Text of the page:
My favorite reading is history. When living a couple of years in Illinois, I read more than ever about the Prairie President, Abraham Lincoln, and the years leading up to the Civil War. Right now I’m reading a biography about the sixth President, John Quincy Adams. Adams was the President who was the most outspoken opponent of slavery prior to Lincoln.
What strikes me while doing all of this reading about the “slavery” era of American history is — how it FEELS exactly like today! On the issue of slavery, progress seemed hopeless. Today — it’s the same on the issue of the “gun culture” in America. Progress seems hopeless.
A century ago, the impassioned opposition, the documenting of tragedies, the appeal to sanity – all that went into fighting the “slave culture” feels just the same as what’s going on today in opposing the “gun culture.”
Slavery in its day seemed unbeatable. The Southern bloc in Congress protecting the profits of plantation owners, the complicity of many Northern politicians like Lincoln’s frequent opponent Stephen Douglas, and the widespread racism in the land combined to block any advances.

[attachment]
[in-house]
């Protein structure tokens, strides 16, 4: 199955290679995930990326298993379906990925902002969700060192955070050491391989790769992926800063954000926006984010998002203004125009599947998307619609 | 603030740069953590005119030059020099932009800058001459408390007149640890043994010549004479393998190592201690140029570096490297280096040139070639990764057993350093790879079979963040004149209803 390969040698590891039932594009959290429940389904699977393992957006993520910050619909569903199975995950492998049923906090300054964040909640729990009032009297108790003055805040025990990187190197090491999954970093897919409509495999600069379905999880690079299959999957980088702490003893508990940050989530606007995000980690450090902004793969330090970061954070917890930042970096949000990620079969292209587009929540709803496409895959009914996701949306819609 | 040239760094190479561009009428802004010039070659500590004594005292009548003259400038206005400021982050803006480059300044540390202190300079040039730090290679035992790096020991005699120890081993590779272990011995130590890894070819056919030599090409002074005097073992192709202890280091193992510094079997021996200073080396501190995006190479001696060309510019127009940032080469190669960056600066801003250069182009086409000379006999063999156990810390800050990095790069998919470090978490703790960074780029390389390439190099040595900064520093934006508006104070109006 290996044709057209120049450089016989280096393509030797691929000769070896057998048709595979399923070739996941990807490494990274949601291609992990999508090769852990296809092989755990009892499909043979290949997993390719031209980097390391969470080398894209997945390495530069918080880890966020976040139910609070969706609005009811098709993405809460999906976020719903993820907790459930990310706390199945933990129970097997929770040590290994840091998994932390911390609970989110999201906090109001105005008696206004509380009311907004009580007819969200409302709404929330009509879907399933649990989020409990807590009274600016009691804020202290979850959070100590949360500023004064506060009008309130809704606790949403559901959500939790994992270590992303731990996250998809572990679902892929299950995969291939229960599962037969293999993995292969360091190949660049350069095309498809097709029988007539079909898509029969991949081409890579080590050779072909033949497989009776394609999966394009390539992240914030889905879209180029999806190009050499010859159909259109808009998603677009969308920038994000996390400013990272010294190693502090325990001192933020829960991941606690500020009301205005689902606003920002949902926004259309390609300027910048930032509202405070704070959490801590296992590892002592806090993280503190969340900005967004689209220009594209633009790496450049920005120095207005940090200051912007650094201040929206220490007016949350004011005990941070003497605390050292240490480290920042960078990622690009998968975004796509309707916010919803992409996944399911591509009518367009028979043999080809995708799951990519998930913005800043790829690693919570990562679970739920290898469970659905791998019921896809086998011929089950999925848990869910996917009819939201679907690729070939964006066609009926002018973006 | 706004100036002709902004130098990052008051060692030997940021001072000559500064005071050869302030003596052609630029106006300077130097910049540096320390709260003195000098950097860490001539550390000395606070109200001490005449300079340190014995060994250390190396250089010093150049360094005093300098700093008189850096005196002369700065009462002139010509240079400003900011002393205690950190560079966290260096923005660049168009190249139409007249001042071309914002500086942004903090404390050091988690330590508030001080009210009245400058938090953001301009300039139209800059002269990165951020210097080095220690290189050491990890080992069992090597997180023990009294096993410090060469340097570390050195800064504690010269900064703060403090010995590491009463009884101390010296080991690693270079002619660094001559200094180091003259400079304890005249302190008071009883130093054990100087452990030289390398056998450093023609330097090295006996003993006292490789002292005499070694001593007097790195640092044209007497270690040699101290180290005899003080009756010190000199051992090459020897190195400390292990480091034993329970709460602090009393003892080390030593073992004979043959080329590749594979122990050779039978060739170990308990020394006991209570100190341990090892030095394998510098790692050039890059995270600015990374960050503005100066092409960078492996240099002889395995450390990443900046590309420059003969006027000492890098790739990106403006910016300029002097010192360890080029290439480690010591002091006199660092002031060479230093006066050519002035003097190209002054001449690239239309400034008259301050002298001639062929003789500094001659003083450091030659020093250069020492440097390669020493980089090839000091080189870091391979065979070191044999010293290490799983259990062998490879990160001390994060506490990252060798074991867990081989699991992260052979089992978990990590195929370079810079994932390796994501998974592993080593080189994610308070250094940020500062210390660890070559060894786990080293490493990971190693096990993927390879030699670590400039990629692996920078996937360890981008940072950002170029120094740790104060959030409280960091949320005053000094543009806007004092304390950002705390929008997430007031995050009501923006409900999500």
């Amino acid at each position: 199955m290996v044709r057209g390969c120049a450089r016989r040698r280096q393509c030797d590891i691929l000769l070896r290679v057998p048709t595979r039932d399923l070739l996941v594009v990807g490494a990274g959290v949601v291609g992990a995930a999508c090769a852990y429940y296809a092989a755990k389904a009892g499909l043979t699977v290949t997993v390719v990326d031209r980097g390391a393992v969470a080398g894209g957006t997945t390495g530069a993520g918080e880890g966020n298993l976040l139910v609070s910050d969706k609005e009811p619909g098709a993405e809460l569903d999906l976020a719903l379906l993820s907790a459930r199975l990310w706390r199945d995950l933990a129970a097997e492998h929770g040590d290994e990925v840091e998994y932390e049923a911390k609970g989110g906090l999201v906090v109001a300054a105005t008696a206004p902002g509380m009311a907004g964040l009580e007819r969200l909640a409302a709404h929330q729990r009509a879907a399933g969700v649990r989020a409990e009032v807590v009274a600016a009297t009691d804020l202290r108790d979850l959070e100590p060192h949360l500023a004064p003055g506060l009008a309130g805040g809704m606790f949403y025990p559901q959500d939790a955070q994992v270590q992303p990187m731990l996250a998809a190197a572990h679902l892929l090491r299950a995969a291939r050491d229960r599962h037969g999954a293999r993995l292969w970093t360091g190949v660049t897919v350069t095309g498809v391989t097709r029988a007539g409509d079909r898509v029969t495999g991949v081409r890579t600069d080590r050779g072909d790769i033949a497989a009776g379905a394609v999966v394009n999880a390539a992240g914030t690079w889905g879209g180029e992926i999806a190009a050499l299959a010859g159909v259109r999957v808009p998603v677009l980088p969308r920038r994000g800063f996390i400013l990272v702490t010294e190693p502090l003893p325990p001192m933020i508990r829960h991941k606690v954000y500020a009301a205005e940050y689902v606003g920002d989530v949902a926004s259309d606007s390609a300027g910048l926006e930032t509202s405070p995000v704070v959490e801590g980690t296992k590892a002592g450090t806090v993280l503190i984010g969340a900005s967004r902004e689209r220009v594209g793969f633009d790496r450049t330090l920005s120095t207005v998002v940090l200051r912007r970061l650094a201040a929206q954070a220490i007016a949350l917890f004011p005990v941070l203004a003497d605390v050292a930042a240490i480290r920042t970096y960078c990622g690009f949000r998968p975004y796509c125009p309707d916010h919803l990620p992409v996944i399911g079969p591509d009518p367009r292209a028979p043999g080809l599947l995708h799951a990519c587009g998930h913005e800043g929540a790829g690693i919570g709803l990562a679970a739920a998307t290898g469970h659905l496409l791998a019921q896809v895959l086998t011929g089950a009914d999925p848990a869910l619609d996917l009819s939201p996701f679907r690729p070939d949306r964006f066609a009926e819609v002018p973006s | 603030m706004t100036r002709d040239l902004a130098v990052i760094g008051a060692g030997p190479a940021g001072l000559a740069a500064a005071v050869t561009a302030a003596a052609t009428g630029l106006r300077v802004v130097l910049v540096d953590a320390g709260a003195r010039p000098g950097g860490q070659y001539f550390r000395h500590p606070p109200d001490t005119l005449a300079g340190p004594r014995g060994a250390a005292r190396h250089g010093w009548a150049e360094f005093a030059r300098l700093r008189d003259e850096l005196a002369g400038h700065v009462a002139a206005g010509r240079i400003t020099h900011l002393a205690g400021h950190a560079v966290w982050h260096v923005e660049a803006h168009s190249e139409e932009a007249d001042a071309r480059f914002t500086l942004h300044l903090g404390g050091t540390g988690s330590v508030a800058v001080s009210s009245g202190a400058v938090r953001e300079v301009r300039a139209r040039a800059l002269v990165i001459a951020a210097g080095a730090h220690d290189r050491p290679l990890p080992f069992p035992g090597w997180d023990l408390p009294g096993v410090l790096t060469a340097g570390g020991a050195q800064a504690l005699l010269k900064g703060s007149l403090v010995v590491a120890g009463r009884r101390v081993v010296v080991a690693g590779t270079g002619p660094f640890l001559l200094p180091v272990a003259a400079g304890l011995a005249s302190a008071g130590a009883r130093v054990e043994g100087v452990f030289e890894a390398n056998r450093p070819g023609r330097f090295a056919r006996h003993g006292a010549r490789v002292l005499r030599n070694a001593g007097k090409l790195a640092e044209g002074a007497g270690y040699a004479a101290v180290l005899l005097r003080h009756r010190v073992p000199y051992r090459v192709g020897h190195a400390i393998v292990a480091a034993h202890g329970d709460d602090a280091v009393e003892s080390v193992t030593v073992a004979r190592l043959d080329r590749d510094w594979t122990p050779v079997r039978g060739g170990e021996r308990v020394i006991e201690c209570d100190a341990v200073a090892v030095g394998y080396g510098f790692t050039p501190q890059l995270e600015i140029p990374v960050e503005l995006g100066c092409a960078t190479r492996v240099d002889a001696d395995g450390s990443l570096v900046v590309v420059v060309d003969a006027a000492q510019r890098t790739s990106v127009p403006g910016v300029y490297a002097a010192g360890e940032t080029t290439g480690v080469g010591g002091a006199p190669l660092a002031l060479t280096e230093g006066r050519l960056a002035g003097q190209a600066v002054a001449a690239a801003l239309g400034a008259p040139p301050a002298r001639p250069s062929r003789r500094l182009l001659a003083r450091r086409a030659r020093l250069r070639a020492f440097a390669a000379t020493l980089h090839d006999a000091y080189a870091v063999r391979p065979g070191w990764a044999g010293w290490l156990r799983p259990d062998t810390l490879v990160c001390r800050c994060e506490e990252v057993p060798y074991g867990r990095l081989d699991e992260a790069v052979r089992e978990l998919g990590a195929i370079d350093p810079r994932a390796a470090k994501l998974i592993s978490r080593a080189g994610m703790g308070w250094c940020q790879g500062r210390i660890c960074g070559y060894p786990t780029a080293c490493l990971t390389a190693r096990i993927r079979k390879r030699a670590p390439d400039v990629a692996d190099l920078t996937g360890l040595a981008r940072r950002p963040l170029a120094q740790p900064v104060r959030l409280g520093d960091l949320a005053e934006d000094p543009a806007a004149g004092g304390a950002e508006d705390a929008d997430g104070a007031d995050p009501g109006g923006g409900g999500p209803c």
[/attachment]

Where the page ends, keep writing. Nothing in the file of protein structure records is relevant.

The same type of obstructionism looms today: the pro-gun bloc in Congress protecting the profits of the weapons industry, the fright of even moderate politicians from opposing the National Rifle Association, the emotionalism felt by many across the land (“They’re going to take our guns away!”).
And the appeal by pro-slavery voices to “constitutional rights” sounds precisely like the pro-gun advocates, pleading their love of the Constitution.
The parallels would make us feel awfully depressed – except for a knowledge of – history!
Lincoln was certain that slavery eventually would collapse because of its inherent injustice. Robert E. Lee opposed the institution not because of some sentiment about equality but because he felt that slavery made white people cruel.
Lincoln proved right. The “slave culture” ended. What seemed unimaginable became reality.
It took a LOT: not only the Civil War and an amendment to the Constitution – and Abraham Lincoln ! – but another entire century for closing the loopholes finally with the Civil Rights Act of 1964.
But it happened. Today the institution is unthinkable as ever having existed. It remains an embarrassment for the nation.
On gun-control, I don’t think change will take so long in our time. Already a majority of the population is behind some types of legislation.
We need NOT ask, “Will something as insane as the gun culture in the USA and its powerful protectors ever change?” We need only ask – when.
How long will it take? At times it may seem never. If the mass murder of the kids at Newtown couldn’t bring about change, the further shootings at colleges don’t offer much more of a reason. Progress may seem never.
History, however, comes to the rescue. Something as seemingly hopeless as the end of slavery did occur. History assures us – change WILL happen. Injustice will collapse from its own weight.